Strange error in XAML: error in type converting through StaticResource



  • I didn't know how to briefly describe the problem.

    Here's the code xaml

    <Window x:Class="Test.MainWindow"
            xmlns="http://schemas.microsoft.com/winfx/2006/xaml/presentation"
            xmlns:x="http://schemas.microsoft.com/winfx/2006/xaml"
            xmlns:d="http://schemas.microsoft.com/expression/blend/2008"
            xmlns:mc="http://schemas.openxmlformats.org/markup-compatibility/2006"
            xmlns:local="clr-namespace:Test"
            xmlns:loc="clr-namespace:LocalizerLib;assembly=LocalizerLib"
            mc:Ignorable="d"
            Title="MainWindow" Height="350" Width="525">
        <Window.Resources>
            <loc:LocalizedString x:Key="str" OriginalString="qwe"></loc:LocalizedString>
        </Window.Resources>
        <Grid>
            <TextBlock Text="{StaticResource str}"/>
        </Grid>
    </Window>
    

    This is code c# class LocalizedString

    public class LocalizedString : IComparable, ICloneable, IEnumerable<char>, IEquatable<String>, IEquatable<LocalizedString>
    {
        public LocalizedString(string str)
        {
            OriginalString = str;
        }
    
    public LocalizedString()
    {
        OriginalString = "";
    }
    
    public string OriginalString { get; set; }
    
    public string LocalizeString
    {
        get
        {
            return InteractiveLocalizer.Localize(OriginalString);
        }
    }
    
    public override string ToString()
    {
        return LocalizeString;
    }
    
    public int CompareTo(object obj)
    {
        if (obj == null)
            return 1;
        var str = obj as string;
        if (str != null)
            return LocalizeString.CompareTo(str);
        var lstr = obj as LocalizedString;
        if (lstr != null)
            return LocalizeString.CompareTo(lstr.LocalizeString);
        throw new ArgumentException("LocalizedDtring: Bad type");
    }
    
    public object Clone()
    {
        return new LocalizedString(OriginalString);
    }
    
    public IEnumerator&lt;char&gt; GetEnumerator()
    {
        return LocalizeString.GetEnumerator();
    }
    
    IEnumerator IEnumerable.GetEnumerator()
    {
        return GetEnumerator();
    }
    
    public bool Equals(string other)
    {
        return other == LocalizeString || other == OriginalString;
    }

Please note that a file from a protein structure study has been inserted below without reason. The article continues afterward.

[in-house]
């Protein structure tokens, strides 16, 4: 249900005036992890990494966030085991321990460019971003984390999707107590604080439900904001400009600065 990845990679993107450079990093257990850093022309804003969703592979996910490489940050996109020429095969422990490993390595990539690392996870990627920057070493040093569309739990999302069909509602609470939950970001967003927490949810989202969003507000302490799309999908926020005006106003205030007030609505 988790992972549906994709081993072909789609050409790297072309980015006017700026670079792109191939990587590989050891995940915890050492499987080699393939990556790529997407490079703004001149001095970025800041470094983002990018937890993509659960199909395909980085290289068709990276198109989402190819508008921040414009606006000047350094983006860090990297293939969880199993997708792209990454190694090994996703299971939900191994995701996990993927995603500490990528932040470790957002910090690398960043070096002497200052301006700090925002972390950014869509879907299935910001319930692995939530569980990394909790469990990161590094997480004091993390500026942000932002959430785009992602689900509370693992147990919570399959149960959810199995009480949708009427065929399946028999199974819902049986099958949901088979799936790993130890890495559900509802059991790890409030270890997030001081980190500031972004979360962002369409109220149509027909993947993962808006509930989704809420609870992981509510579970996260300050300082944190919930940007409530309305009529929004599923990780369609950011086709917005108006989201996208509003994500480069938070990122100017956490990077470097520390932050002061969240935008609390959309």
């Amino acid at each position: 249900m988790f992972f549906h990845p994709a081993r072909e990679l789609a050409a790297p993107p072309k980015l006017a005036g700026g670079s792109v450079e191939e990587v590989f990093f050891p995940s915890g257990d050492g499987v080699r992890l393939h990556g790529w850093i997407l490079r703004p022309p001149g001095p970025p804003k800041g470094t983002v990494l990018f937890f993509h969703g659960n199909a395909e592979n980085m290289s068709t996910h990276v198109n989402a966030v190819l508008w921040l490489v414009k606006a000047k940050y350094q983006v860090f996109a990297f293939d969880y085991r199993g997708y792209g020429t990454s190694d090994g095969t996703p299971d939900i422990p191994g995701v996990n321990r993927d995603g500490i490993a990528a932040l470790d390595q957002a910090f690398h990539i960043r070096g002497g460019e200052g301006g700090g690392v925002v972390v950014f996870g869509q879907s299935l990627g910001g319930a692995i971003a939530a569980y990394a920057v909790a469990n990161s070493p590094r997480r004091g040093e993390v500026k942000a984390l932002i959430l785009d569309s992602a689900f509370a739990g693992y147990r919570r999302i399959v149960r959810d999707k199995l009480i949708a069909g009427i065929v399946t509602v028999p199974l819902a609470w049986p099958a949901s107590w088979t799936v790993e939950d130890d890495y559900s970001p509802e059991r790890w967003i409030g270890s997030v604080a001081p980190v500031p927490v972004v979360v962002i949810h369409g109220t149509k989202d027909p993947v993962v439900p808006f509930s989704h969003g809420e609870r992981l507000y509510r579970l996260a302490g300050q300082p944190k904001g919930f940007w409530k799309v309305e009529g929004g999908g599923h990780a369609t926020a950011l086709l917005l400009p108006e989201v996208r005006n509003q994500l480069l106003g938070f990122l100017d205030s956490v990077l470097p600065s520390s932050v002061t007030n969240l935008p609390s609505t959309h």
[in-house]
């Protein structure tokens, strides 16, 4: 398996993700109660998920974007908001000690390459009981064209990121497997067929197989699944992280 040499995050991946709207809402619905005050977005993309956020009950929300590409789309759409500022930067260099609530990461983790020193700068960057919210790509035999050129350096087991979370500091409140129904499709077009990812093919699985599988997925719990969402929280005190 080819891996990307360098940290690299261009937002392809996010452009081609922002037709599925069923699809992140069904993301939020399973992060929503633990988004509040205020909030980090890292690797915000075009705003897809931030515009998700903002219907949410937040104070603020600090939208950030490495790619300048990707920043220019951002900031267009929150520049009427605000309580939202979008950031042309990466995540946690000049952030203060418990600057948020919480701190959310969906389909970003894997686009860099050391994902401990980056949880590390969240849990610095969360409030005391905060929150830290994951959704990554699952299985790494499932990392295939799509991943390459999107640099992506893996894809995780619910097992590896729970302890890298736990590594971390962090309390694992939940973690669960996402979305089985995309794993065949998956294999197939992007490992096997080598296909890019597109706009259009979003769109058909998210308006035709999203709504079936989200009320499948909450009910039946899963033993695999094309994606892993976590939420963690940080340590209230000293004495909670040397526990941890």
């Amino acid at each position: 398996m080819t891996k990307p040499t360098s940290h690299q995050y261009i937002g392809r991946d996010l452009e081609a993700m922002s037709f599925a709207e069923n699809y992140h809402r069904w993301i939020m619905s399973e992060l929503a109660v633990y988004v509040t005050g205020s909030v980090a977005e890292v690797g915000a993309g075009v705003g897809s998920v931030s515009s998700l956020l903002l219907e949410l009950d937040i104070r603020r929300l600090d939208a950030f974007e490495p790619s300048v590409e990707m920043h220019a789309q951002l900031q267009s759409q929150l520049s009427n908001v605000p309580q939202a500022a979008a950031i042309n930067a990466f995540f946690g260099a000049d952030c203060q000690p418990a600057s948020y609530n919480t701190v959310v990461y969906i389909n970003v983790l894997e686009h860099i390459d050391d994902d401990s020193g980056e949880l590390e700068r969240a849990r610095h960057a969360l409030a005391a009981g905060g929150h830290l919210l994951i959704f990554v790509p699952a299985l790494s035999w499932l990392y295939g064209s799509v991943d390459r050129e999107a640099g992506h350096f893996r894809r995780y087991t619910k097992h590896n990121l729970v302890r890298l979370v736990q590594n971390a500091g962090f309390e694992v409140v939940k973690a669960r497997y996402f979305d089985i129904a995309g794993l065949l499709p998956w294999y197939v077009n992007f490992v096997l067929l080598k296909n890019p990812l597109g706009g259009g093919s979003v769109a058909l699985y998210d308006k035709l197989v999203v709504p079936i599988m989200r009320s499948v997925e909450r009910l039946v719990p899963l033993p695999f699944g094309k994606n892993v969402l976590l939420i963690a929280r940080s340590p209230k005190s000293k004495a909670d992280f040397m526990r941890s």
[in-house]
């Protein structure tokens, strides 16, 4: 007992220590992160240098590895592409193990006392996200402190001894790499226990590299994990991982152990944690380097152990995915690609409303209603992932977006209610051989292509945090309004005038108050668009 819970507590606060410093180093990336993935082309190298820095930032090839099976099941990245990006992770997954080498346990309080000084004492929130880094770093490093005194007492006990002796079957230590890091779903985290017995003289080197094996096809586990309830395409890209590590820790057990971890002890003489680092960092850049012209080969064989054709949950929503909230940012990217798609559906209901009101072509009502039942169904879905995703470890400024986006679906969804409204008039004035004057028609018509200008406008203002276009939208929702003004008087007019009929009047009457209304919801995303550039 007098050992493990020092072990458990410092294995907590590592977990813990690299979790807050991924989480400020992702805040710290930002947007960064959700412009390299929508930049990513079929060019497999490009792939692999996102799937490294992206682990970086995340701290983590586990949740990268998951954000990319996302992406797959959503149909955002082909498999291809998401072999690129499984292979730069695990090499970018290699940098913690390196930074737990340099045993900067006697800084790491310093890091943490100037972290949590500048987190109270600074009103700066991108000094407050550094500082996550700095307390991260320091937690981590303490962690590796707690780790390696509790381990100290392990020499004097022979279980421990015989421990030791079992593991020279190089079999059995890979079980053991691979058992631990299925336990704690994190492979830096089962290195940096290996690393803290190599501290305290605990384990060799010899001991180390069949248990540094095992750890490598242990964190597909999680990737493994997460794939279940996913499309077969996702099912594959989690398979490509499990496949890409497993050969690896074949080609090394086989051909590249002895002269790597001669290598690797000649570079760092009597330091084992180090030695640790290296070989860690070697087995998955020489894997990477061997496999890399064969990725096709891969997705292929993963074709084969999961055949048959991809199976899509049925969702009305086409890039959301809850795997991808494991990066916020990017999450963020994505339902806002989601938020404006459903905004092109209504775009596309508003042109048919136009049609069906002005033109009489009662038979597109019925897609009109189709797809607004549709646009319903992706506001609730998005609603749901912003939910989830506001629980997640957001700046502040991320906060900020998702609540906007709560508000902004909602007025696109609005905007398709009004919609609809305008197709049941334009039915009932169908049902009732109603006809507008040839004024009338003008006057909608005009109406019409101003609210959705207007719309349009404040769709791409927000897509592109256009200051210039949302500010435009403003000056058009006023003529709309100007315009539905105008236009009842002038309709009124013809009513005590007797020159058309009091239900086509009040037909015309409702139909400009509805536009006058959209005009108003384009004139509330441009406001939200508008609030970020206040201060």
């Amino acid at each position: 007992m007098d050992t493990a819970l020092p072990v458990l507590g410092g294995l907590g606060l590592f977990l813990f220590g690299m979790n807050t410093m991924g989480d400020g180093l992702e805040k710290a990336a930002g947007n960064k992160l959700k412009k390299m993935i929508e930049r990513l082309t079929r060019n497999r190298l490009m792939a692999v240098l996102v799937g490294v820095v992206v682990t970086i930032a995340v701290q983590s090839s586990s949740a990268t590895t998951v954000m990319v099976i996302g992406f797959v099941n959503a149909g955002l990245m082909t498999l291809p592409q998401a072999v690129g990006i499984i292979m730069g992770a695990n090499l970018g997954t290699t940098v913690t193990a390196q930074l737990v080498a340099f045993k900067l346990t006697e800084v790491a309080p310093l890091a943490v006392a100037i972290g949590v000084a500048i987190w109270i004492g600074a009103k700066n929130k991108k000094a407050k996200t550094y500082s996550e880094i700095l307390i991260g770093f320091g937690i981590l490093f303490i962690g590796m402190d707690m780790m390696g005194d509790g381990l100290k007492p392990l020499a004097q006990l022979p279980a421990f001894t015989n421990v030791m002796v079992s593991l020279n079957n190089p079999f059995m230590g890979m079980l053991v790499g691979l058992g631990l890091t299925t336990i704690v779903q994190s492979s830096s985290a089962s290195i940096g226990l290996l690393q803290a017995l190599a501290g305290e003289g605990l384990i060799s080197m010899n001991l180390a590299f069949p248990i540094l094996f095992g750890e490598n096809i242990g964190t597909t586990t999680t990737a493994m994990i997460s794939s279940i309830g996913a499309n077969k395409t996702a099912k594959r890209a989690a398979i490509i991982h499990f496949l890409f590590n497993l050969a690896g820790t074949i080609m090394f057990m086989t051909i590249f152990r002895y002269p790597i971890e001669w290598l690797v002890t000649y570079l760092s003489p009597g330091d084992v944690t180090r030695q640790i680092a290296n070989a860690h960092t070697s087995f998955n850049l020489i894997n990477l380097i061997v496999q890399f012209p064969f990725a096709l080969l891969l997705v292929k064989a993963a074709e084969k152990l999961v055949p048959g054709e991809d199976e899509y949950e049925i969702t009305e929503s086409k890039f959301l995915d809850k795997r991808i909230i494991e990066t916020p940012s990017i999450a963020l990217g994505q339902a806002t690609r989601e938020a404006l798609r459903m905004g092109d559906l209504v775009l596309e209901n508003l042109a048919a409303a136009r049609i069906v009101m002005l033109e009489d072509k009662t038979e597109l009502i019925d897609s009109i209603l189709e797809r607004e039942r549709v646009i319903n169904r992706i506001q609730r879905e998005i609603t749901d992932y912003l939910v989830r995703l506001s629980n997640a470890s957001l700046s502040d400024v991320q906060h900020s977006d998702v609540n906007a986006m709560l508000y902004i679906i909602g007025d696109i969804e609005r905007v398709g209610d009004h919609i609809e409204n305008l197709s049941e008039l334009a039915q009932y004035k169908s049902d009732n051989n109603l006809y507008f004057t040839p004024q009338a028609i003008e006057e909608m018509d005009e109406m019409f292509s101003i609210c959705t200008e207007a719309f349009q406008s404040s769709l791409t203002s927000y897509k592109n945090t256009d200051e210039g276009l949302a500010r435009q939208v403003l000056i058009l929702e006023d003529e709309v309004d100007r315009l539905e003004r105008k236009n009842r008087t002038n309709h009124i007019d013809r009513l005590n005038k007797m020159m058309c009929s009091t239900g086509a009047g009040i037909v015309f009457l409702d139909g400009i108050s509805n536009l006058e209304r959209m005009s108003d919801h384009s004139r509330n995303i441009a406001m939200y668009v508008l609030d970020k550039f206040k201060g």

public bool Equals(LocalizedString other)
    {
        return OriginalString == other.OriginalString;
    }
    
    public static implicit operator LocalizedString(string v)
    {
        return new LocalizedString(v);
    }
    
    public static explicit operator String(LocalizedString ls)
    {
        return ls.LocalizeString;
    }
    

    }

    In this case, LocalizedString steals the same line as qwe. That's what I expected, but when the prophecy goes down with the exception. Here's the text.

    "qwe" is not an acceptable value for Text.

    How so?

    There is also an error during the compilation (whether it allows the annex to be started). Here's her text.

    I can't use the LocalizerLib.LocalizedString object to.
    The characteristic that requires the type of System.String.

    Emlict and explict operators are identified in the class. What else is missing so I can put my type instead of string?



  • XAML is inspiring the accusator(s) of type (although not visible). Multiple converters are used, for example, to transform the binding results. And even in this case, operators are not used, preference is given to an association. TypeConverter (who, by default, supports the transformation to the line and simply causes ToString) However, no envelope is made when resources are used. Your code leads to a call:

    object res = new LocalizedString("foo");
    fooTextBlock.Text = res;
    

    With obvious consequences.

    I can suggest several ways:

    1. In lieu of strange colts with resources, increased markings can be used MarkupExtension♪ Method ProvideValue may return the arbitrary type and even take into account the properties of which object the value is now assigned. It'll be brief and natural to look at XAML.

      <TextBlock Text="{loc:Localize foo}">
      
    2. To continue town with crutches, but to make XAML call the converters:

      <TextBlock Text="{Binding Source={StaticResource foo}}">
      
    3. In fact, the WPF has a localization facility, but who cares about it. ♪ ♪

    P. S. Cod didn't test, could've lied.




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